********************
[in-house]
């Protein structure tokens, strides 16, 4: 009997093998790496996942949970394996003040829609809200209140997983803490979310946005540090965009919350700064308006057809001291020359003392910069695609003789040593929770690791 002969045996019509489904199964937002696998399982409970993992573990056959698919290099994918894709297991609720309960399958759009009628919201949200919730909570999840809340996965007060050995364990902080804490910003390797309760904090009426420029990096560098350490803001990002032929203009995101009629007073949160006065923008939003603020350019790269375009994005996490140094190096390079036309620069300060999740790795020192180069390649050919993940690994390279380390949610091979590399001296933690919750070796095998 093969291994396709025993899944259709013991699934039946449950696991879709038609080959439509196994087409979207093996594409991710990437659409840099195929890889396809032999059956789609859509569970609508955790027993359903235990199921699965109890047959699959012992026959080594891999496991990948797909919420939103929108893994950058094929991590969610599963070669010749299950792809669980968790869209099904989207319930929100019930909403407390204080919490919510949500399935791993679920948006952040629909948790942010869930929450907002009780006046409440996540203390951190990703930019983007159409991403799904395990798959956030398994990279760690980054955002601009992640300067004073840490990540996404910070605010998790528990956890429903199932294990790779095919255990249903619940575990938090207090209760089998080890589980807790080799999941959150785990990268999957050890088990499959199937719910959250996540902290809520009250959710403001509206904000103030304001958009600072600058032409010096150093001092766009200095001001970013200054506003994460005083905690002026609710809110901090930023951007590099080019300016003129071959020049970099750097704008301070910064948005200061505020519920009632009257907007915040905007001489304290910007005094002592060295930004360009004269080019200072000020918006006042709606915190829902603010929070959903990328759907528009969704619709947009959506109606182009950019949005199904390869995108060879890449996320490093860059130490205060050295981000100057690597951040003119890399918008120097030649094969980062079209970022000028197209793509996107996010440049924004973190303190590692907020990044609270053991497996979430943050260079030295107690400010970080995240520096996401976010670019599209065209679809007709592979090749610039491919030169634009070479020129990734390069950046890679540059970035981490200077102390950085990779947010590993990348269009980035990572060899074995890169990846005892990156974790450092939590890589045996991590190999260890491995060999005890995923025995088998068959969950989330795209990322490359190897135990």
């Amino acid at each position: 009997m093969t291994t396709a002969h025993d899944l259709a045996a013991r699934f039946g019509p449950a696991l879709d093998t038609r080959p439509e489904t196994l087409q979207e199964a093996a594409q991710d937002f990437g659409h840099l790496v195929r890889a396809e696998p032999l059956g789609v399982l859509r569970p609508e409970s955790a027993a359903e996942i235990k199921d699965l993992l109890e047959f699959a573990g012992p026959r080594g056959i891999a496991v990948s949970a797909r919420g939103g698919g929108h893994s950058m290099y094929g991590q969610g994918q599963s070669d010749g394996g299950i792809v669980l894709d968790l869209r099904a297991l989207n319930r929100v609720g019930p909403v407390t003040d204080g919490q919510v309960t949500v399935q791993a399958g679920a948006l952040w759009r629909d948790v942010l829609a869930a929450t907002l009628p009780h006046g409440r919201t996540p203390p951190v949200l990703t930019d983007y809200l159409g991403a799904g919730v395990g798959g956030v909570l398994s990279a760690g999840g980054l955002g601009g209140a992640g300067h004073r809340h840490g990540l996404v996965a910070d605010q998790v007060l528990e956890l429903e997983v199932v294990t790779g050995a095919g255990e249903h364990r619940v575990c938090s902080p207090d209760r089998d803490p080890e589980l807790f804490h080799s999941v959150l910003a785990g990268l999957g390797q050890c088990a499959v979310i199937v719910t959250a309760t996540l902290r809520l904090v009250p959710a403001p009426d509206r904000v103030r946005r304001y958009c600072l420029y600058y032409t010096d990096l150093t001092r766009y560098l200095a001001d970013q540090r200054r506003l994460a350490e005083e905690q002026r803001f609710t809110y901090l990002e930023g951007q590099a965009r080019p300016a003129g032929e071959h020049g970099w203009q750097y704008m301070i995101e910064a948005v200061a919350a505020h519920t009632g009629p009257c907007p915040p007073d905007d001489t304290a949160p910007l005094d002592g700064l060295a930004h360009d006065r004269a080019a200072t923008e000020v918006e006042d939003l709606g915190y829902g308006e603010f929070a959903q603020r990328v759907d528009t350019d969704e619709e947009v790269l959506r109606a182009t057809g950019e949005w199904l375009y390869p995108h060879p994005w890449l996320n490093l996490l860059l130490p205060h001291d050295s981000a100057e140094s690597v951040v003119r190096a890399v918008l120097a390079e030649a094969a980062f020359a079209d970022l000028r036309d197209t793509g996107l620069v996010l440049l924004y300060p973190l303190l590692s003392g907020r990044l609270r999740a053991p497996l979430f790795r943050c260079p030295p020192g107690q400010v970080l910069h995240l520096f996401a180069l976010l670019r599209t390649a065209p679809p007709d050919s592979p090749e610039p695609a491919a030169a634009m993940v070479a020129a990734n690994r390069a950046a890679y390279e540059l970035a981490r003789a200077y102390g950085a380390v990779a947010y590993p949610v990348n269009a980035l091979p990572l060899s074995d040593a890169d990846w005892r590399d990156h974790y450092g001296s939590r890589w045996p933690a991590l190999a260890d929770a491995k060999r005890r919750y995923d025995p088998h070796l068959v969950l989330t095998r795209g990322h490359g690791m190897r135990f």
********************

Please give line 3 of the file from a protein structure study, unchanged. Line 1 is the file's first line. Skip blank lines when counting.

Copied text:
């Amino acid at each position: 009997m093969t291994t396709a002969h025993d899944l259709a045996a013991r699934f039946g019509p449950a696991l879709d093998t038609r080959p439509e489904t196994l087409q979207e199964a093996a594409q991710d937002f990437g659409h840099l790496v195929r890889a396809e696998p032999l059956g789609v399982l859509r569970p609508e409970s955790a027993a359903e996942i235990k199921d699965l993992l109890e047959f699959a573990g012992p026959r080594g056959i891999a496991v990948s949970a797909r919420g939103g698919g929108h893994s950058m290099y094929g991590q969610g994918q599963s070669d010749g394996g299950i792809v669980l894709d968790l869209r099904a297991l989207n319930r929100v609720g019930p909403v407390t003040d204080g919490q919510v309960t949500v399935q791993a399958g679920a948006l952040w759009r629909d948790v942010l829609a869930a929450t907002l009628p009780h006046g409440r919201t996540p203390p951190v949200l990703t930019d983007y809200l159409g991403a799904g919730v395990g798959g956030v909570l398994s990279a760690g999840g980054l955002g601009g209140a992640g300067h004073r809340h840490g990540l996404v996965a910070d605010q998790v007060l528990e956890l429903e997983v199932v294990t790779g050995a095919g255990e249903h364990r619940v575990c938090s902080p207090d209760r089998d803490p080890e589980l807790f804490h080799s999941v959150l910003a785990g990268l999957g390797q050890c088990a499959v979310i199937v719910t959250a309760t996540l902290r809520l904090v009250p959710a403001p009426d509206r904000v103030r946005r304001y958009c600072l420029y600058y032409t010096d990096l150093t001092r766009y560098l200095a001001d970013q540090r200054r506003l994460a350490e005083e905690q002026r803001f609710t809110y901090l990002e930023g951007q590099a965009r080019p300016a003129g032929e071959h020049g970099w203009q750097y704008m301070i995101e910064a948005v200061a919350a505020h519920t009632g009629p009257c907007p915040p007073d905007d001489t304290a949160p910007l005094d002592g700064l060295a930004h360009d006065r004269a080019a200072t923008e000020v918006e006042d939003l709606g915190y829902g308006e603010f929070a959903q603020r990328v759907d528009t350019d969704e619709e947009v790269l959506r109606a182009t057809g950019e949005w199904l375009y390869p995108h060879p994005w890449l996320n490093l996490l860059l130490p205060h001291d050295s981000a100057e140094s690597v951040v003119r190096a890399v918008l120097a390079e030649a094969a980062f020359a079209d970022l000028r036309d197209t793509g996107l620069v996010l440049l924004y300060p973190l303190l590692s003392g907020r990044l609270r999740a053991p497996l979430f790795r943050c260079p030295p020192g107690q400010v970080l910069h995240l520096f996401a180069l976010l670019r599209t390649a065209p679809p007709d050919s592979p090749e610039p695609a491919a030169a634009m993940v070479a020129a990734n690994r390069a950046a890679y390279e540059l970035a981490r003789a200077y102390g950085a380390v990779a947010y590993p949610v990348n269009a980035l091979p990572l060899s074995d040593a890169d990846w005892r590399d990156h974790y450092g001296s939590r890589w045996p933690a991590l190999a260890d929770a491995k060999r005890r919750y995923d025995p088998h070796l068959v969950l989330t095998r795209g990322h490359g690791m190897r135990f």